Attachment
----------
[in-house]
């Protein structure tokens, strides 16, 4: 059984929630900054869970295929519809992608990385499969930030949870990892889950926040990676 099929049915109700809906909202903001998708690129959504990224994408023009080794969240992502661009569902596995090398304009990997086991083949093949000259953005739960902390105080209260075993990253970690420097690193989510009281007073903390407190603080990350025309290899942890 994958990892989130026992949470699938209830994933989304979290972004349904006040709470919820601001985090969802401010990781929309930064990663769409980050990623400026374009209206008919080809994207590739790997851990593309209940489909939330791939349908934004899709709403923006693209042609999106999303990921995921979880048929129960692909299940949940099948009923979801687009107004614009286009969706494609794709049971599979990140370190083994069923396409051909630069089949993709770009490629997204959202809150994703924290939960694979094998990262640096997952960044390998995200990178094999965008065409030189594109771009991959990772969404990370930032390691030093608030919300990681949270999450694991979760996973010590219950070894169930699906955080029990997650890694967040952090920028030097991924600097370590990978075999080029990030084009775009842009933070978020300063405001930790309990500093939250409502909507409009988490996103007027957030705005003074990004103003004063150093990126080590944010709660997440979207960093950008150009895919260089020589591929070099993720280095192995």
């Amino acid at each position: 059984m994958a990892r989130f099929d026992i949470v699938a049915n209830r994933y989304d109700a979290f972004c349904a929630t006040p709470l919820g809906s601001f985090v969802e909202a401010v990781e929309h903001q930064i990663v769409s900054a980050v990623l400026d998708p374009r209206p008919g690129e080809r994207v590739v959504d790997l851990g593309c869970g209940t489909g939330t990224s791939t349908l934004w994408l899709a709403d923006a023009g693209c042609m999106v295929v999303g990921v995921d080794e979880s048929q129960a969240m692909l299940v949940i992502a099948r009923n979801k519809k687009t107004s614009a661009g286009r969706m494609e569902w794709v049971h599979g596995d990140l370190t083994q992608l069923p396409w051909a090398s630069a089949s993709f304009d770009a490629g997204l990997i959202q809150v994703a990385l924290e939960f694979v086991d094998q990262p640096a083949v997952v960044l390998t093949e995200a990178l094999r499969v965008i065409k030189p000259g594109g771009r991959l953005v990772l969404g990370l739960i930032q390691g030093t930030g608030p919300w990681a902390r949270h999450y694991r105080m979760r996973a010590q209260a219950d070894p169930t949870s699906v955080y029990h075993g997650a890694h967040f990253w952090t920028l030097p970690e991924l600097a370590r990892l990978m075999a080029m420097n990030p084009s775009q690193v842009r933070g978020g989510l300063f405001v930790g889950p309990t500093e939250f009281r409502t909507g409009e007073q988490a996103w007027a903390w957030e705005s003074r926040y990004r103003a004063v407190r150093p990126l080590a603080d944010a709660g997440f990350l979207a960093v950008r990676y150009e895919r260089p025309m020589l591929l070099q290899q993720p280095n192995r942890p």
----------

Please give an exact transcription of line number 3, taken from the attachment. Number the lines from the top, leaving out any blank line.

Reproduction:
């Amino acid at each position: 059984m994958a990892r989130f099929d026992i949470v699938a049915n209830r994933y989304d109700a979290f972004c349904a929630t006040p709470l919820g809906s601001f985090v969802e909202a401010v990781e929309h903001q930064i990663v769409s900054a980050v990623l400026d998708p374009r209206p008919g690129e080809r994207v590739v959504d790997l851990g593309c869970g209940t489909g939330t990224s791939t349908l934004w994408l899709a709403d923006a023009g693209c042609m999106v295929v999303g990921v995921d080794e979880s048929q129960a969240m692909l299940v949940i992502a099948r009923n979801k519809k687009t107004s614009a661009g286009r969706m494609e569902w794709v049971h599979g596995d990140l370190t083994q992608l069923p396409w051909a090398s630069a089949s993709f304009d770009a490629g997204l990997i959202q809150v994703a990385l924290e939960f694979v086991d094998q990262p640096a083949v997952v960044l390998t093949e995200a990178l094999r499969v965008i065409k030189p000259g594109g771009r991959l953005v990772l969404g990370l739960i930032q390691g030093t930030g608030p919300w990681a902390r949270h999450y694991r105080m979760r996973a010590q209260a219950d070894p169930t949870s699906v955080y029990h075993g997650a890694h967040f990253w952090t920028l030097p970690e991924l600097a370590r990892l990978m075999a080029m420097n990030p084009s775009q690193v842009r933070g978020g989510l300063f405001v930790g889950p309990t500093e939250f009281r409502t909507g409009e007073q988490a996103w007027a903390w957030e705005s003074r926040y990004r103003a004063v407190r150093p990126l080590a603080d944010a709660g997440f990350l979207a960093v950008r990676y150009e895919r260089p025309m020589l591929l070099q290899q993720p280095n192995r942890p």